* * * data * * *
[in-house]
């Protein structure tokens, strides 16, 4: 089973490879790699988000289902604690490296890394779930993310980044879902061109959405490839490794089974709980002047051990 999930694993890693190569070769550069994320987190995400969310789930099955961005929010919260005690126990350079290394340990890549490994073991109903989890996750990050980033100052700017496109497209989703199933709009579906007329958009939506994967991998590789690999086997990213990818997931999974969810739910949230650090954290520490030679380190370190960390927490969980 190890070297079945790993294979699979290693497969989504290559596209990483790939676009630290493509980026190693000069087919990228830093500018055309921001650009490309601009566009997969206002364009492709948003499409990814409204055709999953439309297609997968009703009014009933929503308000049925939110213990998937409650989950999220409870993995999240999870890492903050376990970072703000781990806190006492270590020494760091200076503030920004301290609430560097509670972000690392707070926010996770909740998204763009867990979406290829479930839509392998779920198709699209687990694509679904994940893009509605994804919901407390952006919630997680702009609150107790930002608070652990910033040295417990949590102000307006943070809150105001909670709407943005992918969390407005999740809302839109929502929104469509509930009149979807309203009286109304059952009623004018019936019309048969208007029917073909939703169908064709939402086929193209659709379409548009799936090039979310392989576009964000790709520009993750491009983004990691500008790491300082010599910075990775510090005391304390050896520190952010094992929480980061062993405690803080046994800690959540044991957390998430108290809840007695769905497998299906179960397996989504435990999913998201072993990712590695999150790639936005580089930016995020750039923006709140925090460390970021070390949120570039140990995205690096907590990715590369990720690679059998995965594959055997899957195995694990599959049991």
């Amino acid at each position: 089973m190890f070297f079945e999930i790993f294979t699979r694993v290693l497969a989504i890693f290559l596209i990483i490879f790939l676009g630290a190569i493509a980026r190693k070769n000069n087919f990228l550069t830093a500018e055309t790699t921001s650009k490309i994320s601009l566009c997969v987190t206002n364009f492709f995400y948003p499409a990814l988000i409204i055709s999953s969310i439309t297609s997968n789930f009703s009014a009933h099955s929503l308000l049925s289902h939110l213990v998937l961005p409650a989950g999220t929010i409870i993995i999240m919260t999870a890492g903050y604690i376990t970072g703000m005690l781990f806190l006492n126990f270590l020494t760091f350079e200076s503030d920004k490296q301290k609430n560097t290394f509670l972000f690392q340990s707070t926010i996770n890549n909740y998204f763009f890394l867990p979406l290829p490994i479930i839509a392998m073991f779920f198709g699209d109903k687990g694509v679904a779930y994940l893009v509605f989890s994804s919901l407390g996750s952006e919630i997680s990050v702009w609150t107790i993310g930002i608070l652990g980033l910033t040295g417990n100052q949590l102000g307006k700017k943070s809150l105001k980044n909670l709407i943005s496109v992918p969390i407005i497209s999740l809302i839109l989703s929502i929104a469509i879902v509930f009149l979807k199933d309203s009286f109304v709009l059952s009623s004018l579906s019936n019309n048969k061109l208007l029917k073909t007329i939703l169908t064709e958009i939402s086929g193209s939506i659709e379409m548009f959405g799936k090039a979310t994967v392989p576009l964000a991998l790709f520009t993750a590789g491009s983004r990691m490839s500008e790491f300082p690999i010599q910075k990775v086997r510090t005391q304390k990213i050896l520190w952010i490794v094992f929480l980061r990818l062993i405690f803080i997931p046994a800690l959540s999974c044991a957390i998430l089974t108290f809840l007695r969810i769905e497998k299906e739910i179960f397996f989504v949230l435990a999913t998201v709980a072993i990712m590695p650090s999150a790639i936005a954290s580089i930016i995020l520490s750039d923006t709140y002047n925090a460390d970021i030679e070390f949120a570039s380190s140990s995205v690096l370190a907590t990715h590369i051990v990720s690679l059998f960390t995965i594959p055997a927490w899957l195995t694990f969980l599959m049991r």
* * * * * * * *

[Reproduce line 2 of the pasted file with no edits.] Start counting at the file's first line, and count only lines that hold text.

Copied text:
């Protein structure tokens, strides 16, 4: 089973490879790699988000289902604690490296890394779930993310980044879902061109959405490839490794089974709980002047051990 999930694993890693190569070769550069994320987190995400969310789930099955961005929010919260005690126990350079290394340990890549490994073991109903989890996750990050980033100052700017496109497209989703199933709009579906007329958009939506994967991998590789690999086997990213990818997931999974969810739910949230650090954290520490030679380190370190960390927490969980 190890070297079945790993294979699979290693497969989504290559596209990483790939676009630290493509980026190693000069087919990228830093500018055309921001650009490309601009566009997969206002364009492709948003499409990814409204055709999953439309297609997968009703009014009933929503308000049925939110213990998937409650989950999220409870993995999240999870890492903050376990970072703000781990806190006492270590020494760091200076503030920004301290609430560097509670972000690392707070926010996770909740998204763009867990979406290829479930839509392998779920198709699209687990694509679904994940893009509605994804919901407390952006919630997680702009609150107790930002608070652990910033040295417990949590102000307006943070809150105001909670709407943005992918969390407005999740809302839109929502929104469509509930009149979807309203009286109304059952009623004018019936019309048969208007029917073909939703169908064709939402086929193209659709379409548009799936090039979310392989576009964000790709520009993750491009983004990691500008790491300082010599910075990775510090005391304390050896520190952010094992929480980061062993405690803080046994800690959540044991957390998430108290809840007695769905497998299906179960397996989504435990999913998201072993990712590695999150790639936005580089930016995020750039923006709140925090460390970021070390949120570039140990995205690096907590990715590369990720690679059998995965594959055997899957195995694990599959049991």